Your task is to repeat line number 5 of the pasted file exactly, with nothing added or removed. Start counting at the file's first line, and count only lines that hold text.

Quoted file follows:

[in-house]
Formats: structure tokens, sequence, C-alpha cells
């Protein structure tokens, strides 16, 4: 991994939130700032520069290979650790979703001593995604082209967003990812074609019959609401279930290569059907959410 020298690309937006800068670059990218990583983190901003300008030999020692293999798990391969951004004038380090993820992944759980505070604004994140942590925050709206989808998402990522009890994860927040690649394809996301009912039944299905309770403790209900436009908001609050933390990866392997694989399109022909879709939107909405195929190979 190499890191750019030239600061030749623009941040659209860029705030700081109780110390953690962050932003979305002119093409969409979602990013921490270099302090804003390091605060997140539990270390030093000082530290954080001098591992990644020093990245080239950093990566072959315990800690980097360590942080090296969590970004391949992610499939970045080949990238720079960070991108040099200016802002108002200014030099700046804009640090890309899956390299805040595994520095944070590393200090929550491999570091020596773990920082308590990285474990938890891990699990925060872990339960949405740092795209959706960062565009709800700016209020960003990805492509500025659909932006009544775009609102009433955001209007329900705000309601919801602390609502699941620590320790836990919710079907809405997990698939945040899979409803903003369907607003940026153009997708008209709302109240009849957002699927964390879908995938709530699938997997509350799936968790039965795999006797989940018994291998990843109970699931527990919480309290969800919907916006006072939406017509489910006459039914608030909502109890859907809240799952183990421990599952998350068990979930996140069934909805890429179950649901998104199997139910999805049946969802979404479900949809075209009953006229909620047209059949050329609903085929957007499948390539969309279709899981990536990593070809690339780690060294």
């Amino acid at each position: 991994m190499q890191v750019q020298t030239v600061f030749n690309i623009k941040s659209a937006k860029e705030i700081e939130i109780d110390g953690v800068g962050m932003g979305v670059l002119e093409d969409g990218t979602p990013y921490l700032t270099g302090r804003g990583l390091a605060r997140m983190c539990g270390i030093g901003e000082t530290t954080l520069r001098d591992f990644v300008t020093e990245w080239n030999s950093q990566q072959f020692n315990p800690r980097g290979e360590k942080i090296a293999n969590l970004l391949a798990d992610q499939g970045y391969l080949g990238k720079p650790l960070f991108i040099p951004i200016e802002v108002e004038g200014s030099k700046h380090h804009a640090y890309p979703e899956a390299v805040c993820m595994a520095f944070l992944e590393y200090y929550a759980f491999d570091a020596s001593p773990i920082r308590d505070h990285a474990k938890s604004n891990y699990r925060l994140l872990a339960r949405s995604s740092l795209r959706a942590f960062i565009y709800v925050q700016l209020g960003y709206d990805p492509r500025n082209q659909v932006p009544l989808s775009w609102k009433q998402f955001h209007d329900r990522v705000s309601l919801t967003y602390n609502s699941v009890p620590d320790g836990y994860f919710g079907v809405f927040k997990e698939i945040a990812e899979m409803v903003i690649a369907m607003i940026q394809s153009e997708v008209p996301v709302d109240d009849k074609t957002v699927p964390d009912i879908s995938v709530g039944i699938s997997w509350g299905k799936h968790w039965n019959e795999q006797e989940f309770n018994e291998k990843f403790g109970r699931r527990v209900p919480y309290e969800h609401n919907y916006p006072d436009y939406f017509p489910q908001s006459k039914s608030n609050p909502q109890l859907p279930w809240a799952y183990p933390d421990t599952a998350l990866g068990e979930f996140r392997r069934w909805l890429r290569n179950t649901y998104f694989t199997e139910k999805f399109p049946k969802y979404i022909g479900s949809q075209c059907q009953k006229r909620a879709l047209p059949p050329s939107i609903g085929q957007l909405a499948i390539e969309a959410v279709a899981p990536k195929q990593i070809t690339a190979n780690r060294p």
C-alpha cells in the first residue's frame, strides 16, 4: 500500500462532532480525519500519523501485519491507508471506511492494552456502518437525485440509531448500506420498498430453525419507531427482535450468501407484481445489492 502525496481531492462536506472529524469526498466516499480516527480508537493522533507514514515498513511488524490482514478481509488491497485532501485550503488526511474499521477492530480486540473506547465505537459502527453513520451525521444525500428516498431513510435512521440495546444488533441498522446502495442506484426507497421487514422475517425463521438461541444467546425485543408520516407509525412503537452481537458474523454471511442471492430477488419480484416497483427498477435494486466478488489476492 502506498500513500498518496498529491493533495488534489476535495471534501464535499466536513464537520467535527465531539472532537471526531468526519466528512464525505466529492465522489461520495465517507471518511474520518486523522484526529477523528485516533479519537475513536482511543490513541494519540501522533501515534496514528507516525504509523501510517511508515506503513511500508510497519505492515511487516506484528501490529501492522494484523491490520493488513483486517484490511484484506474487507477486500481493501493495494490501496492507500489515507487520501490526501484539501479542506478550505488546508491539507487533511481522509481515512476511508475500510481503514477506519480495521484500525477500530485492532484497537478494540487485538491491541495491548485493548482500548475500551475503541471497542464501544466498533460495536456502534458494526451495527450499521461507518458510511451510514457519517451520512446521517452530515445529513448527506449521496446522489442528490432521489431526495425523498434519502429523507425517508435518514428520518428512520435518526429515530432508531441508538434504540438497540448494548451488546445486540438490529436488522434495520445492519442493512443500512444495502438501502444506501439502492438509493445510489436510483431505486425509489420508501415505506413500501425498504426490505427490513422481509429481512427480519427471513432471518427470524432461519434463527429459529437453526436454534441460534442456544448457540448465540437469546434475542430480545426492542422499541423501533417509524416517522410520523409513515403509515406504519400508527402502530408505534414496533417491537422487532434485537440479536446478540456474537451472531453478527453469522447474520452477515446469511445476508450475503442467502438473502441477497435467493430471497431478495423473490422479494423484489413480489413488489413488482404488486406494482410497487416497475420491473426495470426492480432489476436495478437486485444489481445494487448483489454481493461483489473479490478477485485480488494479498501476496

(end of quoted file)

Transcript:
C-alpha cells in the first residue's frame, strides 16, 4: 500500500462532532480525519500519523501485519491507508471506511492494552456502518437525485440509531448500506420498498430453525419507531427482535450468501407484481445489492 502525496481531492462536506472529524469526498466516499480516527480508537493522533507514514515498513511488524490482514478481509488491497485532501485550503488526511474499521477492530480486540473506547465505537459502527453513520451525521444525500428516498431513510435512521440495546444488533441498522446502495442506484426507497421487514422475517425463521438461541444467546425485543408520516407509525412503537452481537458474523454471511442471492430477488419480484416497483427498477435494486466478488489476492 502506498500513500498518496498529491493533495488534489476535495471534501464535499466536513464537520467535527465531539472532537471526531468526519466528512464525505466529492465522489461520495465517507471518511474520518486523522484526529477523528485516533479519537475513536482511543490513541494519540501522533501515534496514528507516525504509523501510517511508515506503513511500508510497519505492515511487516506484528501490529501492522494484523491490520493488513483486517484490511484484506474487507477486500481493501493495494490501496492507500489515507487520501490526501484539501479542506478550505488546508491539507487533511481522509481515512476511508475500510481503514477506519480495521484500525477500530485492532484497537478494540487485538491491541495491548485493548482500548475500551475503541471497542464501544466498533460495536456502534458494526451495527450499521461507518458510511451510514457519517451520512446521517452530515445529513448527506449521496446522489442528490432521489431526495425523498434519502429523507425517508435518514428520518428512520435518526429515530432508531441508538434504540438497540448494548451488546445486540438490529436488522434495520445492519442493512443500512444495502438501502444506501439502492438509493445510489436510483431505486425509489420508501415505506413500501425498504426490505427490513422481509429481512427480519427471513432471518427470524432461519434463527429459529437453526436454534441460534442456544448457540448465540437469546434475542430480545426492542422499541423501533417509524416517522410520523409513515403509515406504519400508527402502530408505534414496533417491537422487532434485537440479536446478540456474537451472531453478527453469522447474520452477515446469511445476508450475503442467502438473502441477497435467493430471497431478495423473490422479494423484489413480489413488489413488482404488486406494482410497487416497475420491473426495470426492480432489476436495478437486485444489481445494487448483489454481493461483489473479490478477485485480488494479498501476496